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"The Green Hornet" is Appropriately the Anti-"The Dark Knight"

  • By Christopher Campbell
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  • January 13, 2011 6:03 AM
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  • 5 Comments
Regardless of whether you like Christopher Nolan's take on the Batman franchise (and there are only a few I know who don't), you'll find that Michel Gondry, Seth Rogen and Evan Goldberg's version of "The Green Hornet" is quite the opposite of "The Dark Knight." This doesn't mean that if you do like "The Dark Knight" that you'll necessarily dislike "The Green Hornet," or vice versa. And there are certainly some similarities between the two, including some very badly directed action scenes and an over-the-top villain portrayed by an actor who is too good for the movie he's in.

Is James Cameron the Right Person to Criticize "Battleship"?

  • By Christopher Campbell
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  • January 11, 2011 5:33 AM
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  • 1 Comment
Bloggers love to call out Hollywood hypocrisy, especially if it involves someone as egocentric as James Cameron and can be used as another excuse to slam the unoriginality of "Avatar." Even if I was one of the people to jump on that film early on, I think people give it too little credit, especially since its borrowing from other works is not that worse than the majority of movies being made today. Including the critic and fanboy darlings "Black Swan" and "Inception."

The Originals: "The Green Hornet" Serials

  • By Christopher Campbell
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  • January 10, 2011 7:32 AM
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  • 1 Comment
I've been watching the old "Green Hornet" serial films from 1940 and am quite addicted midway through, though in time I could see myself getting tired of the basic formula repeated in each episode. Good thing there are only 13 chapters to the first run, I guess. The dialogue was initially way too expository, horrible yet understandable coming from a radio serial source, in which verbal exposition is more necessary than it is in cinema. But as is the case with any serial, good or bad, "The Green Hornet" easily hooks you as long as you stick with each part until the explosive cliffhanger. However, this is why even at only 20-21 minutes, the films also have to keep you interested in the middle as much as at the end.

What Harvey Comics Character Should Get a Movie After the "Casper" Reboot?

  • By Christopher Campbell
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  • January 3, 2011 5:06 AM
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  • 0 Comments
As far as audience awareness is concerned, "Casper, the Friendly Ghost" does make sense as the first priority for Classic Media, which is hoping to adapt many of the Harvey Comics properties they own for the big screen. Never mind that phantom kids weren't that popular in 2010 (at least not in dramas like "Charlie St. Cloud" and "Hereafter"). I think a movie solely starring "Wendy the Good Little Witch" could also be popular, especially since the magic world is losing a lot of representation with the "Harry Potter" franchise ending this year. She should at least feature into the proposed 3-D "Casper" reboot, after allegedly being shafted by a rights-related rewrite on the 1995 movie, in which Christina Ricci's character became a mere hint of Wendy -- named Kat instead. Later Hilary Duff, in her film debut, portrayed the little witch in Fox's direct-to-video release "Casper Meets Wendy."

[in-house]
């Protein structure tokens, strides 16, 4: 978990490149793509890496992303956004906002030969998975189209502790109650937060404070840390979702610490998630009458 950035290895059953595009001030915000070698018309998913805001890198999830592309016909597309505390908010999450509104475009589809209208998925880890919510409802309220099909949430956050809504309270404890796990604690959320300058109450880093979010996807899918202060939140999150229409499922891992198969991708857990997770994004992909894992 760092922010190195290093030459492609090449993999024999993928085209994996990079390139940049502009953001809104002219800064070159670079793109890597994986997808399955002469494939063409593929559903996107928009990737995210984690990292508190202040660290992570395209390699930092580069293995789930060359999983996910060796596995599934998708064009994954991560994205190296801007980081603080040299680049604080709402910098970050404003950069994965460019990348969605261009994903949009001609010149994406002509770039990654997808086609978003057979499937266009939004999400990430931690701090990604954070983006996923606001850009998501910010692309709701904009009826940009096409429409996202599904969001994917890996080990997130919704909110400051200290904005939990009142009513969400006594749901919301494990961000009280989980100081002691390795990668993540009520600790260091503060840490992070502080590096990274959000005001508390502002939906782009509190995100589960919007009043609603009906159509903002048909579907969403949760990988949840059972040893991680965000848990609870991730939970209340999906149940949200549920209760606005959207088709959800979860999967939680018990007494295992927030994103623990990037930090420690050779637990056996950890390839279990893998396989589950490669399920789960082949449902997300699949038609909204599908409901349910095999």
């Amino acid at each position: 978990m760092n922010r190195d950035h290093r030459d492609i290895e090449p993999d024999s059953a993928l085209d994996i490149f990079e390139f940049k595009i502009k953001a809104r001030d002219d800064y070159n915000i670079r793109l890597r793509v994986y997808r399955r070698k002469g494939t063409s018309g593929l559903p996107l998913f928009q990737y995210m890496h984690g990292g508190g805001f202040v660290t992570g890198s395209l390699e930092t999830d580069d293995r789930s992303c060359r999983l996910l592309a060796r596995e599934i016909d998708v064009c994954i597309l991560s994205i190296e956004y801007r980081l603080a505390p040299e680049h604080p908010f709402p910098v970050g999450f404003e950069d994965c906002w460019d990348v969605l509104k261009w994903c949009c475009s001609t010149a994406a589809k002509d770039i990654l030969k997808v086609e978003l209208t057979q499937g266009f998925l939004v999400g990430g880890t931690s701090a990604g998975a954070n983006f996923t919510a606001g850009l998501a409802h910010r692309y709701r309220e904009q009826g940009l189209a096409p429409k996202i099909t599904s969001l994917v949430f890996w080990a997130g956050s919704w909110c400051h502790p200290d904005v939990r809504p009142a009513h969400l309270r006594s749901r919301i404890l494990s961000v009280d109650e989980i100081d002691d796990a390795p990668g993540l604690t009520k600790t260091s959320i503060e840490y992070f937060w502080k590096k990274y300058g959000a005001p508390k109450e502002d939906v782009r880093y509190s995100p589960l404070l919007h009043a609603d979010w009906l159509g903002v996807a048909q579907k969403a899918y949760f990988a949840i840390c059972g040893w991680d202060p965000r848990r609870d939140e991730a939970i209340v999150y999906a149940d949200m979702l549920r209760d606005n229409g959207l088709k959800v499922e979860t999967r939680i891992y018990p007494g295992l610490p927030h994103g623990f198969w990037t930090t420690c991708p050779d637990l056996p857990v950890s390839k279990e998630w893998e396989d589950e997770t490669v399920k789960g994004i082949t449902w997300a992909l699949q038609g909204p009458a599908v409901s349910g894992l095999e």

More: Remakes

Remake, Sequel or Leave Alone - What to Do With These 1980s Walt Disney Movies

  • By Christopher Campbell
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  • December 16, 2010 6:44 AM
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  • 3 Comments
Disney has done the unusual in its choice to produce "TRON: Legacy." While most films of its kind and time would be looked at for a remake, the Mouse House decided to give its 1982 cult classic "TRON" a sequel, 28 years after the original's release. In some ways the new movie is like a remake. Structurally it follows many of the same exact steps. But its story couldn't exist without the events of the first film. It clearly means to update and modernize this story, though, particularly with better effects but also in terms of where the tech and software industries are at almost 30 years later.

The Originals: "Anthony Zimmer" is Lighter-Than-Light Hitchcock - Hopefully "The Tourist" is Better

  • By Christopher Campbell
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  • December 8, 2010 6:29 AM
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  • 1 Comment